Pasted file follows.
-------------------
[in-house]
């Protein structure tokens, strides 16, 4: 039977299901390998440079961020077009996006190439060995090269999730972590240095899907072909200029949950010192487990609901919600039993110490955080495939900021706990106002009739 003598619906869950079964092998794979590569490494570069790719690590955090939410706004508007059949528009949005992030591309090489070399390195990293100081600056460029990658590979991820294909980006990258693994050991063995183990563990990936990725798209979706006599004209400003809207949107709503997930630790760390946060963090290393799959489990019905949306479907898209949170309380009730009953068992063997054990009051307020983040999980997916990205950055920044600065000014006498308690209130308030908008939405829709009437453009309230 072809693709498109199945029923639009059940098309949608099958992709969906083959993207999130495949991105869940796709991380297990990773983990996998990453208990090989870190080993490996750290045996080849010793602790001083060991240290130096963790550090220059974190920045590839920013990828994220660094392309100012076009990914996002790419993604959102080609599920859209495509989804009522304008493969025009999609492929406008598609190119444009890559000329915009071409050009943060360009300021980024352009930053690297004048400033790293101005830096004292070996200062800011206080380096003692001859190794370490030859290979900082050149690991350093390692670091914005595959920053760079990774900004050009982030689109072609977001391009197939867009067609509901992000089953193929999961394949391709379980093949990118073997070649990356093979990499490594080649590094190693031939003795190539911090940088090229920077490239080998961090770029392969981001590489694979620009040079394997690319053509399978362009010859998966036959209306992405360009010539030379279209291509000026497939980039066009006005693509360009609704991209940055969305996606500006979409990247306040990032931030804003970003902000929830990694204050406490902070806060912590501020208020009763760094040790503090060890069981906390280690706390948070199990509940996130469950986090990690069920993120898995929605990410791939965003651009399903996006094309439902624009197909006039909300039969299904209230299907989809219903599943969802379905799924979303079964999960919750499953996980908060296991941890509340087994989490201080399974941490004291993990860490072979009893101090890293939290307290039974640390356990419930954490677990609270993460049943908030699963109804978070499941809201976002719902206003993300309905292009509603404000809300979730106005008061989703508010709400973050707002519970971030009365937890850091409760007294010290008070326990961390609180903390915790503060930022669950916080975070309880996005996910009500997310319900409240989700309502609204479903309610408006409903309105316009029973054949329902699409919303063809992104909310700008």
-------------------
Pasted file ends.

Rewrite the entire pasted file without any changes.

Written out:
[in-house]
């Protein structure tokens, strides 16, 4: 039977299901390998440079961020077009996006190439060995090269999730972590240095899907072909200029949950010192487990609901919600039993110490955080495939900021706990106002009739 003598619906869950079964092998794979590569490494570069790719690590955090939410706004508007059949528009949005992030591309090489070399390195990293100081600056460029990658590979991820294909980006990258693994050991063995183990563990990936990725798209979706006599004209400003809207949107709503997930630790760390946060963090290393799959489990019905949306479907898209949170309380009730009953068992063997054990009051307020983040999980997916990205950055920044600065000014006498308690209130308030908008939405829709009437453009309230 072809693709498109199945029923639009059940098309949608099958992709969906083959993207999130495949991105869940796709991380297990990773983990996998990453208990090989870190080993490996750290045996080849010793602790001083060991240290130096963790550090220059974190920045590839920013990828994220660094392309100012076009990914996002790419993604959102080609599920859209495509989804009522304008493969025009999609492929406008598609190119444009890559000329915009071409050009943060360009300021980024352009930053690297004048400033790293101005830096004292070996200062800011206080380096003692001859190794370490030859290979900082050149690991350093390692670091914005595959920053760079990774900004050009982030689109072609977001391009197939867009067609509901992000089953193929999961394949391709379980093949990118073997070649990356093979990499490594080649590094190693031939003795190539911090940088090229920077490239080998961090770029392969981001590489694979620009040079394997690319053509399978362009010859998966036959209306992405360009010539030379279209291509000026497939980039066009006005693509360009609704991209940055969305996606500006979409990247306040990032931030804003970003902000929830990694204050406490902070806060912590501020208020009763760094040790503090060890069981906390280690706390948070199990509940996130469950986090990690069920993120898995929605990410791939965003651009399903996006094309439902624009197909006039909300039969299904209230299907989809219903599943969802379905799924979303079964999960919750499953996980908060296991941890509340087994989490201080399974941490004291993990860490072979009893101090890293939290307290039974640390356990419930954490677990609270993460049943908030699963109804978070499941809201976002719902206003993300309905292009509603404000809300979730106005008061989703508010709400973050707002519970971030009365937890850091409760007294010290008070326990961390609180903390915790503060930022669950916080975070309880996005996910009500997310319900409240989700309502609204479903309610408006409903309105316009029973054949329902699409919303063809992104909310700008």